Monica Lewinsky and The Scarlet Letter

by | Mar 26, 2015 | Sex | 0 comments

This talk by Monica Lewinsky–“The Price of Shame”–is incredibly powerful.

I recommend you watch the whole thing.

I have heard people disparage her (of course) and then others say, well, she is doing a service to shine the light on cyber-bullying (as if telling her own story is not enough).

Monica Lewinsky constructed this eloquent speech to wrap her story into the larger social context of online hatred, and the social cost of all that hatred (suicide).

But if this talk were only about her experience and her only goal was to rescue her narrative and show the obviously brilliant woman she is this speech still would be a huge service to the rest of us.

When one person speaks out and rescues her own narrative from shame we are all lifted up.

Shame is a huge theme in the memoir I am deeply immersed in writing. Shame is also a huge topic for me as I continue to advocate for quirkyalones, and speak about “single shame.”

As part of my research for Wet, I reread The Scarlet Letter to better understand my own New England roots.

Monica Lewinsky is the modern-day Hester Prynne (heroine of The Scarlet Letter).

Just as Hester Prynne was asked to stand on the stage to be shamed for her one “mistake” and then wear the Scarlet Letter for the rest of her life as a “living sermon against sin, until the ignominious letter be engraved on her tombstone,” Lewinsky endured the slut-shaming pillory in 1998 when people and even even journalists thought nothing of calling her a “plump tart,” “tramp,” or yes, “slut.” And then, to wear her online reputation for the rest of her life. What is she a living symbol warning us against? Making a mistake? Being human? Making gossipy comments in phone conversations that she did not realize were being taped?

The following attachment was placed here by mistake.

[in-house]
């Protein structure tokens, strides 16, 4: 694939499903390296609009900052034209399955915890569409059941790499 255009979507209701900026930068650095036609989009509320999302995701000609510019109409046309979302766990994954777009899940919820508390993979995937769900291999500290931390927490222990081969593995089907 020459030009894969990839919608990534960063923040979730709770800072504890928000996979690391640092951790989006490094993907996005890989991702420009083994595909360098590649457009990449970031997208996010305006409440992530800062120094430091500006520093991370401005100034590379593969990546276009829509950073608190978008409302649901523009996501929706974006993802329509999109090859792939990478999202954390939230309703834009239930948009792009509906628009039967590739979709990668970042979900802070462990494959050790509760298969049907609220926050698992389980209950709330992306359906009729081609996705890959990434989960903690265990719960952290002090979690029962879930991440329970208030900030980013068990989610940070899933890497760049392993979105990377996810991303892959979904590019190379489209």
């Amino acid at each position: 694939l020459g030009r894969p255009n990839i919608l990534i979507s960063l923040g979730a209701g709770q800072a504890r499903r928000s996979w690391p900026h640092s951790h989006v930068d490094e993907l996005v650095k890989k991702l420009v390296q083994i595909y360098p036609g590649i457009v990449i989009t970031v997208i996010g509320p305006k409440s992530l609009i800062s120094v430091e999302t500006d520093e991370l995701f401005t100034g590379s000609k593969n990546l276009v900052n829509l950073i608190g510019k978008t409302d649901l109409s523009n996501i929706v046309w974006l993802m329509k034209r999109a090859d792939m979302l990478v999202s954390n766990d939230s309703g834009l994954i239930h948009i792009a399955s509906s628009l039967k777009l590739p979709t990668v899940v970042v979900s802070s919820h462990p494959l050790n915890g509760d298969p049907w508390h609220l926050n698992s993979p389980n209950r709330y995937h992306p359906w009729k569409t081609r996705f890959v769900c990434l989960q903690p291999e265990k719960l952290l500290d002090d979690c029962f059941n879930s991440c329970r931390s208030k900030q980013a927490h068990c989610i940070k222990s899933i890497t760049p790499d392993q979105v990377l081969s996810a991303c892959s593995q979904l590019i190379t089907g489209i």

An interesting intersection with single shame: many people pity Monica, saying she has not had a proper job or relationship since 1998, though I’m not sure if this is true.

In 2015, Monica Lewinsky is doing something the fictional Hester Prynne never did: speak out on her own behalf. If there is a history of American slut-shaming, her speech represents a historic change moment. She comes forward with her own story and reclaims her narrative.

Hester Prynne eventually won the admiration of her townspeople by bearing the Scarlet Letter her whole life without complaint. She became respected for suffering quietly, doing her work as a seamstress, raising her daughter Pearl, and never identifying her accomplice-lover.

Lewinsky is showing that the slut-shamed can also be respected when they speak up. Any of the shamed can speak up. This is marvelous. This is social change.


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Hi! I’m Sasha

Executive and Life Coach on a mission to help women connect with their bodies to pursue their truest desires in the bedroom and the world.

Author of Quirkyalone: A Manifesto for Uncompromising Romantics (HarperCollins) + To-Do List: From Buying Milk to Finding a Soul Mate, What Our Lists Reveal About Us (Simon & Schuster).

At work on a memoir called Wet, about adventures in healing through sensuality.

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